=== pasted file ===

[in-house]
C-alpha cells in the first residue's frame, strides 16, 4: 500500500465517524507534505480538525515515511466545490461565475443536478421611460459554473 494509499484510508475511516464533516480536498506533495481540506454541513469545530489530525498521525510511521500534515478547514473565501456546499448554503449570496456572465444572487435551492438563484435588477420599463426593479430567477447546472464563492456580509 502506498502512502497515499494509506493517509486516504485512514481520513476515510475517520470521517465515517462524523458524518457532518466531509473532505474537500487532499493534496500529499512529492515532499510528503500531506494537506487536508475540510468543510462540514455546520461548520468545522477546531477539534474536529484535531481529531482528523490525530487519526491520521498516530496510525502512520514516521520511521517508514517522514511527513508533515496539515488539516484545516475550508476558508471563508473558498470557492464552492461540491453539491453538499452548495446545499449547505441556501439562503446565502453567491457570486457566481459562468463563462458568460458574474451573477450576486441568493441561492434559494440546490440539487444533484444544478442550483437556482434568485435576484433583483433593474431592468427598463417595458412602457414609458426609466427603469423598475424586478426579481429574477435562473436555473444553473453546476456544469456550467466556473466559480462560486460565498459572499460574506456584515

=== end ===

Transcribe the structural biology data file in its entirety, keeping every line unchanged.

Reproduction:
[in-house]
C-alpha cells in the first residue's frame, strides 16, 4: 500500500465517524507534505480538525515515511466545490461565475443536478421611460459554473 494509499484510508475511516464533516480536498506533495481540506454541513469545530489530525498521525510511521500534515478547514473565501456546499448554503449570496456572465444572487435551492438563484435588477420599463426593479430567477447546472464563492456580509 502506498502512502497515499494509506493517509486516504485512514481520513476515510475517520470521517465515517462524523458524518457532518466531509473532505474537500487532499493534496500529499512529492515532499510528503500531506494537506487536508475540510468543510462540514455546520461548520468545522477546531477539534474536529484535531481529531482528523490525530487519526491520521498516530496510525502512520514516521520511521517508514517522514511527513508533515496539515488539516484545516475550508476558508471563508473558498470557492464552492461540491453539491453538499452548495446545499449547505441556501439562503446565502453567491457570486457566481459562468463563462458568460458574474451573477450576486441568493441561492434559494440546490440539487444533484444544478442550483437556482434568485435576484433583483433593474431592468427598463417595458412602457414609458426609466427603469423598475424586478426579481429574477435562473436555473444553473453546476456544469456550467466556473466559480462560486460565498459572499460574506456584515